In total, 29,968 patients with gout and 138,678 matched GP controls were included. The overall incidence rate for individual NL events was 6.2 (95% CI: 5.7–6.6) and 3.9 (95% CI: 3.7–4.0) per 1000 person-years in patients with gout and GP controls, respectively (Table 1). The incidence rate ratio between cases and controls was 1.60 (95% CI: 1.47–1.74). In cases, the highest incidence rate was seen in men 20–39 years old. In controls, the highest incidence rate was seen in the group of men 60–79 years old.
Table 1

Incidence rates (including all individual nephrolithiasis (NL) events without exclusion of subjects with NL before start of follow up) for NL in patients with gout and general population (GP) controls by sex and age groups and overall, with 95% confidence interval


Gout cases (n = 29,968)

GP controls (n = 138,678)


NL events, n

Person-years at risk, n

Incidence rate per 1000 person-years (95% CI)

NL events, n

Person-years at risk, n

Incidence rate per 1000 person-years (95% CI)


 20‒39 years



7.2 (3.2‒14.0)



3.3 (1.9‒5.2)

 40‒59 years



6.9 (5.0‒9.3)



2.0 (1.5‒2.6)

 60‒79 years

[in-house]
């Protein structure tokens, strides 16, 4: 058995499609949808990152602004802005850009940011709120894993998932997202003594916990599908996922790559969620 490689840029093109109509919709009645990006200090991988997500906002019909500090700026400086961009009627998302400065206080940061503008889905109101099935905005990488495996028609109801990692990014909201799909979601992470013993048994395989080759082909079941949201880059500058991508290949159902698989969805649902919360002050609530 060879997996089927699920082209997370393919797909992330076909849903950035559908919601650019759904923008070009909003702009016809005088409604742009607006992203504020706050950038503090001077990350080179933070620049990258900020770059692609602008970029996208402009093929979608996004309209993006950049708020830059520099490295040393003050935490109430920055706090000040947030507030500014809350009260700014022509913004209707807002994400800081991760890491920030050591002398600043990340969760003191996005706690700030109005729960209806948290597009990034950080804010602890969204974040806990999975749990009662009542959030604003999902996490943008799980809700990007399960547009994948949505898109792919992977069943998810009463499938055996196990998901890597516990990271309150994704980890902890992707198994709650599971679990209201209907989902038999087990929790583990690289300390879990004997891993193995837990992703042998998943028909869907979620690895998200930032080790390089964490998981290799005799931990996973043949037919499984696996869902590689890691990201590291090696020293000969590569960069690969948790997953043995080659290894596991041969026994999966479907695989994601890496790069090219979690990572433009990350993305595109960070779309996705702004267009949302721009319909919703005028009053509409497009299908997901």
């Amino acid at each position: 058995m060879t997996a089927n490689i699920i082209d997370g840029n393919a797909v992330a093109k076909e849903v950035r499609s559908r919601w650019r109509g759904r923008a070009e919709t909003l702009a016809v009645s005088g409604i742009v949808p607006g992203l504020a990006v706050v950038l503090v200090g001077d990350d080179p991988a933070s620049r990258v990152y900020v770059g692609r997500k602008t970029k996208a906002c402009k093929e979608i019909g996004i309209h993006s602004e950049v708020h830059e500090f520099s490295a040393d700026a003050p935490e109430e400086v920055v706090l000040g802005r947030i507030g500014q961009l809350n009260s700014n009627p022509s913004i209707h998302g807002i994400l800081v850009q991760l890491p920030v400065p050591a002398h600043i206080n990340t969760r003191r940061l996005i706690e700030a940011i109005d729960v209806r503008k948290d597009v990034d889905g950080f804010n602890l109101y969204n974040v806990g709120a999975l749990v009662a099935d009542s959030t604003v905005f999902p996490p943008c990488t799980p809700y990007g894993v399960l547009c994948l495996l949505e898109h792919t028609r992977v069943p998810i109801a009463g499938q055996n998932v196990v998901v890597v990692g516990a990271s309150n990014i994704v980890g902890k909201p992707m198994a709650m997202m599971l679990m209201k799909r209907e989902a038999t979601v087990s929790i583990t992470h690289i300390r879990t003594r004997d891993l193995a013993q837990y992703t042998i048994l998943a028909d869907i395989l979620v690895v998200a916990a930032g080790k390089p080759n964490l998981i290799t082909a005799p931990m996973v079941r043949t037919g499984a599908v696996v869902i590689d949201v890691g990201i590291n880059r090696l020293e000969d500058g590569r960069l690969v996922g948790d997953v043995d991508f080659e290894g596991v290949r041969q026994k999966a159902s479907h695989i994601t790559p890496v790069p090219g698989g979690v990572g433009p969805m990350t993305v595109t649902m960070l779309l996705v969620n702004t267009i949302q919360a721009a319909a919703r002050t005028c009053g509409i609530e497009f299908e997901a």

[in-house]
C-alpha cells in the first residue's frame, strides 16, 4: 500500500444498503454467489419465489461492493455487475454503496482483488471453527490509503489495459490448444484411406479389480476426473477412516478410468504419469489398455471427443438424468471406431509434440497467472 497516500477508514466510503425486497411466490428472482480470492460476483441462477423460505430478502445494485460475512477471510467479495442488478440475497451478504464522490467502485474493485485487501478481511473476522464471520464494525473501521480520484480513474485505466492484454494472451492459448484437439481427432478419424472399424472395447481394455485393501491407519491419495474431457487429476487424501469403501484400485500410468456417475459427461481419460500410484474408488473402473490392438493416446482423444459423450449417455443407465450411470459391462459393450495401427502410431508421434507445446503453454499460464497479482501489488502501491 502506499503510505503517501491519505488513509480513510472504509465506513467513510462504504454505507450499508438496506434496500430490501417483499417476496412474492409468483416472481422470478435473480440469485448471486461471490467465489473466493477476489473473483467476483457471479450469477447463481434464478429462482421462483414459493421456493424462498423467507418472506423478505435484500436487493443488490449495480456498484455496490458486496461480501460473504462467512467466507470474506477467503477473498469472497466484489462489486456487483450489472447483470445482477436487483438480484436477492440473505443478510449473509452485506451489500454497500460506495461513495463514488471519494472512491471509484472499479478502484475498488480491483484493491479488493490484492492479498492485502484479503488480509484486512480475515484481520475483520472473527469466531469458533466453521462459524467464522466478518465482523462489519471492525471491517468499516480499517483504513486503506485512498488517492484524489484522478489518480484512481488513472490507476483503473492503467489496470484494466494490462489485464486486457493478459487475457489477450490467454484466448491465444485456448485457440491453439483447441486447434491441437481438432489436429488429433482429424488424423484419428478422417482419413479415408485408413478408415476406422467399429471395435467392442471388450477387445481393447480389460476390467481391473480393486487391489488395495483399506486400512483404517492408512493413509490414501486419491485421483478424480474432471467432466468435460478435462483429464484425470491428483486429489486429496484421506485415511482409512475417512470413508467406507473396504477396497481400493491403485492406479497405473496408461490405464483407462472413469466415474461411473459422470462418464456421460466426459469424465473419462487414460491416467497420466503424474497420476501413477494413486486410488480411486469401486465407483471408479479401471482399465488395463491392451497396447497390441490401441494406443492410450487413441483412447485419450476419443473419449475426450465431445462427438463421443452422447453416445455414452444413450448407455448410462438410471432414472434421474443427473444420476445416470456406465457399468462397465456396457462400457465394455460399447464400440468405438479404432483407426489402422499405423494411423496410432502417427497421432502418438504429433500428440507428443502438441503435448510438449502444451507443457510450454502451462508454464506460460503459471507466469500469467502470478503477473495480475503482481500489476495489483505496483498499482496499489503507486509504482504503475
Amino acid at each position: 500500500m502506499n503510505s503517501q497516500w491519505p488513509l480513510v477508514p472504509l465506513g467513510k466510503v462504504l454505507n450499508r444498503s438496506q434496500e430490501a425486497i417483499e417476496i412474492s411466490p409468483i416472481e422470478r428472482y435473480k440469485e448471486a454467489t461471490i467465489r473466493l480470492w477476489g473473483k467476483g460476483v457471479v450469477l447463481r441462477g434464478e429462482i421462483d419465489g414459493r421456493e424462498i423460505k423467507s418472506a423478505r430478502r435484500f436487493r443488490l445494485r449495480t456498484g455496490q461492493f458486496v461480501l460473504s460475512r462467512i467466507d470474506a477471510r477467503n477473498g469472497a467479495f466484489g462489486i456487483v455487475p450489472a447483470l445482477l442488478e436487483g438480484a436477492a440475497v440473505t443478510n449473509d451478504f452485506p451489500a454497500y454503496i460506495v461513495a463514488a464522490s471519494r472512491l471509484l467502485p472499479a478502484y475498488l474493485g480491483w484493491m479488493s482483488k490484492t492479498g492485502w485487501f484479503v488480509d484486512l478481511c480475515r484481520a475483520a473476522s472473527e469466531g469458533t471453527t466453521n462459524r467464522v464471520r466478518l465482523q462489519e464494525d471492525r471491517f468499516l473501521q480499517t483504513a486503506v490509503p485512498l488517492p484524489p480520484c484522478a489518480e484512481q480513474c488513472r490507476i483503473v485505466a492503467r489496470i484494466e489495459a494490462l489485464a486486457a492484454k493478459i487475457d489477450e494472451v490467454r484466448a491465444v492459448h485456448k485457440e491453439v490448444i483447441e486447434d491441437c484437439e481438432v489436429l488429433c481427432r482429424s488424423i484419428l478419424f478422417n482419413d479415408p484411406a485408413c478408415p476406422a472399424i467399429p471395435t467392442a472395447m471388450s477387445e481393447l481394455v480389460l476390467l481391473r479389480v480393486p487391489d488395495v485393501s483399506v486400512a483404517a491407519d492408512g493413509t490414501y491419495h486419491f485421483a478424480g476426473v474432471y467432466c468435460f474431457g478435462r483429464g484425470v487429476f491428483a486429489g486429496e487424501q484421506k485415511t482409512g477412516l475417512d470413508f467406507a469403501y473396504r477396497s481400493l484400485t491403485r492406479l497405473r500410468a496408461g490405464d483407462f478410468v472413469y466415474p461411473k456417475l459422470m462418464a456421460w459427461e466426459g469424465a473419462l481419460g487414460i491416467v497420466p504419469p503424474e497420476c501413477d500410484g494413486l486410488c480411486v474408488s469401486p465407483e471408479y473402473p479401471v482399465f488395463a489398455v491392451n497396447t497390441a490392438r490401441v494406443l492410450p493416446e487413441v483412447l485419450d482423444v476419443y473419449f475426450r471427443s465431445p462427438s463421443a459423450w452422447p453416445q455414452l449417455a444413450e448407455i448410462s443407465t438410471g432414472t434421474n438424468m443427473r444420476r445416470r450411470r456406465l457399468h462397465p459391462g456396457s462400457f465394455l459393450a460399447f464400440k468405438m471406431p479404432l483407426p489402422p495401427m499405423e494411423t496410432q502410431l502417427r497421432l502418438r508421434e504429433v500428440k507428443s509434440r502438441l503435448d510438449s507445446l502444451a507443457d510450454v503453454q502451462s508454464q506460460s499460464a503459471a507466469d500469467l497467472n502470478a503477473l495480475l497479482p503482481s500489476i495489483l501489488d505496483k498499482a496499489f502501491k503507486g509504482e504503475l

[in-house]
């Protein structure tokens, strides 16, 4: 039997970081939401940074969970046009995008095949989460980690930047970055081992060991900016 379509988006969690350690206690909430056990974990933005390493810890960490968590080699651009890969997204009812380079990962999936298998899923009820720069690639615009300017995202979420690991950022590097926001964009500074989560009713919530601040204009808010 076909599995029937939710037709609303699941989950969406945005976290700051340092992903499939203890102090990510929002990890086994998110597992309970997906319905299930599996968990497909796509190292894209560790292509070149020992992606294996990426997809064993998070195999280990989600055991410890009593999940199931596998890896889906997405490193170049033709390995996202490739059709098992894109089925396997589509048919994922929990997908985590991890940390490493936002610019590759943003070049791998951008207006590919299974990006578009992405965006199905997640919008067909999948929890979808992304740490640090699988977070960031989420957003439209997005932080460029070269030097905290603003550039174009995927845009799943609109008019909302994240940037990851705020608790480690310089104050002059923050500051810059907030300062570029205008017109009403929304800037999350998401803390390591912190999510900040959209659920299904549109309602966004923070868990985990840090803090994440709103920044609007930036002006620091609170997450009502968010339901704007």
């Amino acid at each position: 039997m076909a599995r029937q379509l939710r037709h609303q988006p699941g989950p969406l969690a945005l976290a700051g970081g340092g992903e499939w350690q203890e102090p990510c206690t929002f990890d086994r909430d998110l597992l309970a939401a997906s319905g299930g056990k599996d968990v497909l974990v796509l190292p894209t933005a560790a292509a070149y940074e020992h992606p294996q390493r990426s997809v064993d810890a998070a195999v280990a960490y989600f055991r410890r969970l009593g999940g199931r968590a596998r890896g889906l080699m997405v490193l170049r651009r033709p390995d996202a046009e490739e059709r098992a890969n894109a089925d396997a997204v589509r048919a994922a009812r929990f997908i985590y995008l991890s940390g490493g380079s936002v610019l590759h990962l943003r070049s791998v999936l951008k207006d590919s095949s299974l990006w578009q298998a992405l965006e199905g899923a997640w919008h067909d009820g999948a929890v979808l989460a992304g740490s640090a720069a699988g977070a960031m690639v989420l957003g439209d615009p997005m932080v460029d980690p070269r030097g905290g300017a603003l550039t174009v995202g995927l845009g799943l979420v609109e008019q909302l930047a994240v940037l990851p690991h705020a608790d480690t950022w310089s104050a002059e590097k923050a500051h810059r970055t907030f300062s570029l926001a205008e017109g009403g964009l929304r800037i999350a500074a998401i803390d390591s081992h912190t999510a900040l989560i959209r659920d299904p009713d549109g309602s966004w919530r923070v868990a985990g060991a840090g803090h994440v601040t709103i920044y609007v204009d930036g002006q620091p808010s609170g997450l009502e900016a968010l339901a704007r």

4.3 (3.4‒5.5)



2.4 (2.1‒2.8)

 80+ years



3.7 (2.5‒5.1)



1.4 (1.1‒1.8)


 20‒39 years



7.7 (5.3‒10.7)



3.1 (2.4‒3.9)

 40‒59 years



7.6 (6.5‒8.8)



4.8 (4.4‒5.2)

 60‒79 years



7.0 (6.2‒7.9)



5.2 (4.8‒5.5)

 80+ years



3.8 (2.7‒5.2)



3.5 (3.0‒4.1)




4.7 (4.0‒5.5)



2.2 (1.9‒2.3)




6.8 (6.2‒7.4)



4.7 (4.5‒4.9)




6.2 (5.7‒6.6)



3.9 (3.7‒4.0)

The risk of first time NL during the follow-up period was overall higher in patients with gout compared to controls (age-adjusted and sex-adjusted HR = 1.49, 95% CI: 1.35–1.64) and were higher in men compared to women (age-adjusted) both in patients with gout (HR = 1.21, 95% CI: 1.09–1.35) and in GP controls (HR = 1.46, 95% CI: 1.37–1.55).

In the population without prior NL, including 29,171 patients with gout and 131,449 controls, the incidence rates for individual NL events (Additional file 1: Table S4) were overall slightly lower.

Comorbidities and medications at baseline

In the analyses of predictors, only subjects without prior history of NL before the start of follow up were included. All comorbidities and medications (Table 2) were significantly more frequent in gout cases compared to controls (p values <0.0001 for all variables) at baseline, and known predictors of NL such as KD, obesity and DM were two to four times more common in the patient with gout. The relative differences between the point estimates in patients with gout and GP controls were similar in men and women (Additional file 1: Table S5).
Table 2

Baseline characteristics in patients and GP controls without a previous history of NL, given as frequencies (%)

Comorbidities and medications at baseline

Gout cases

(N = 29,171)

GP controls

(N = 131,449)

Age, mean (std)

69.1 (14.8)

68.2 (14.6)